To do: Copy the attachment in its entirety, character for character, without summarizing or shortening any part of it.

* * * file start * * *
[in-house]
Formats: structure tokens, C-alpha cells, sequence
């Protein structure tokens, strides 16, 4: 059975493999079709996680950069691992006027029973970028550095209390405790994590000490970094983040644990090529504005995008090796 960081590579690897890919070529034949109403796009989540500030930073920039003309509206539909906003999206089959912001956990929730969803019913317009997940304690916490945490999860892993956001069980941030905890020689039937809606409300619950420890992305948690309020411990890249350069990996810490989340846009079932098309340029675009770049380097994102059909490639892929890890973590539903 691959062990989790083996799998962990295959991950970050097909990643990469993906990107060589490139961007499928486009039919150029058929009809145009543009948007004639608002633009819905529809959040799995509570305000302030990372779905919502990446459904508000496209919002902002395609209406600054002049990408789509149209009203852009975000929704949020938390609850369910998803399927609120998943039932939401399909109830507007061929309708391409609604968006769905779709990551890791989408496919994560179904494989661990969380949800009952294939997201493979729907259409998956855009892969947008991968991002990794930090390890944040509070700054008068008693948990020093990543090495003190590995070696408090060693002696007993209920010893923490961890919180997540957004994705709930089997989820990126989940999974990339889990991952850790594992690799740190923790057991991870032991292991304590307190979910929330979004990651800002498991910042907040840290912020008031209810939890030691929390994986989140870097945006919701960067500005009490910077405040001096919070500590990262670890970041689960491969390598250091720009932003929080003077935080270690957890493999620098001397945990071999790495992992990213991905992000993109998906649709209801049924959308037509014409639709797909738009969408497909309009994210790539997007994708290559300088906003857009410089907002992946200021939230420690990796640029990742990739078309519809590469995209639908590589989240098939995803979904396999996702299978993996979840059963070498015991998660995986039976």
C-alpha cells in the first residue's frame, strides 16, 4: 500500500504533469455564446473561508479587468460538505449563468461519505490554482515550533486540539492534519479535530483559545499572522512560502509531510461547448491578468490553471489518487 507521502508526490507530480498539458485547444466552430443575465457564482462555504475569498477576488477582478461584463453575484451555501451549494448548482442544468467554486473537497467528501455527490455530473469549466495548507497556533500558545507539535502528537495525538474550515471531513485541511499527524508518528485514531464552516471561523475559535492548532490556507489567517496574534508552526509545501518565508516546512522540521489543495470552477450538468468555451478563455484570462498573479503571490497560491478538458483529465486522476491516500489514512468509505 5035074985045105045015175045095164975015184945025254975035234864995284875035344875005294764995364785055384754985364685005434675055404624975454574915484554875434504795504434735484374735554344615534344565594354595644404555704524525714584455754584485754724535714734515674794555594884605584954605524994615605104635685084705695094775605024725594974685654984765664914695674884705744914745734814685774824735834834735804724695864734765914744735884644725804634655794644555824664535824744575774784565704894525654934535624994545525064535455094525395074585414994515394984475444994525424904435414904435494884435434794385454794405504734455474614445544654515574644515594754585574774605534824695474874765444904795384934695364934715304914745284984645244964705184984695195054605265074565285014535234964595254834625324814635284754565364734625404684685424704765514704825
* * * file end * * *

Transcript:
[in-house]
Formats: structure tokens, C-alpha cells, sequence
């Protein structure tokens, strides 16, 4: 059975493999079709996680950069691992006027029973970028550095209390405790994590000490970094983040644990090529504005995008090796 960081590579690897890919070529034949109403796009989540500030930073920039003309509206539909906003999206089959912001956990929730969803019913317009997940304690916490945490999860892993956001069980941030905890020689039937809606409300619950420890992305948690309020411990890249350069990996810490989340846009079932098309340029675009770049380097994102059909490639892929890890973590539903 691959062990989790083996799998962990295959991950970050097909990643990469993906990107060589490139961007499928486009039919150029058929009809145009543009948007004639608002633009819905529809959040799995509570305000302030990372779905919502990446459904508000496209919002902002395609209406600054002049990408789509149209009203852009975000929704949020938390609850369910998803399927609120998943039932939401399909109830507007061929309708391409609604968006769905779709990551890791989408496919994560179904494989661990969380949800009952294939997201493979729907259409998956855009892969947008991968991002990794930090390890944040509070700054008068008693948990020093990543090495003190590995070696408090060693002696007993209920010893923490961890919180997540957004994705709930089997989820990126989940999974990339889990991952850790594992690799740190923790057991991870032991292991304590307190979910929330979004990651800002498991910042907040840290912020008031209810939890030691929390994986989140870097945006919701960067500005009490910077405040001096919070500590990262670890970041689960491969390598250091720009932003929080003077935080270690957890493999620098001397945990071999790495992992990213991905992000993109998906649709209801049924959308037509014409639709797909738009969408497909309009994210790539997007994708290559300088906003857009410089907002992946200021939230420690990796640029990742990739078309519809590469995209639908590589989240098939995803979904396999996702299978993996979840059963070498015991998660995986039976």
C-alpha cells in the first residue's frame, strides 16, 4: 500500500504533469455564446473561508479587468460538505449563468461519505490554482515550533486540539492534519479535530483559545499572522512560502509531510461547448491578468490553471489518487 507521502508526490507530480498539458485547444466552430443575465457564482462555504475569498477576488477582478461584463453575484451555501451549494448548482442544468467554486473537497467528501455527490455530473469549466495548507497556533500558545507539535502528537495525538474550515471531513485541511499527524508518528485514531464552516471561523475559535492548532490556507489567517496574534508552526509545501518565508516546512522540521489543495470552477450538468468555451478563455484570462498573479503571490497560491478538458483529465486522476491516500489514512468509505 5035074985045105045015175045095164975015184945025254975035234864995284875035344875005294764995364785055384754985364685005434675055404624975454574915484554875434504795504434735484374735554344615534344565594354595644404555704524525714584455754584485754724535714734515674794555594884605584954605524994615605104635685084705695094775605024725594974685654984765664914695674884705744914745734814685774824735834834735804724695864734765914744735884644725804634655794644555824664535824744575774784565704894525654934535624994545525064535455094525395074585414994515394984475444994525424904435414904435494884435434794385454794405504734455474614445544654515574644515594754585574774605534824695474874765444904795384934695364934715304914745284984645244964705184984695195054605265074565285014535234964595254834625324814635284754565364734625404684685424704765514704825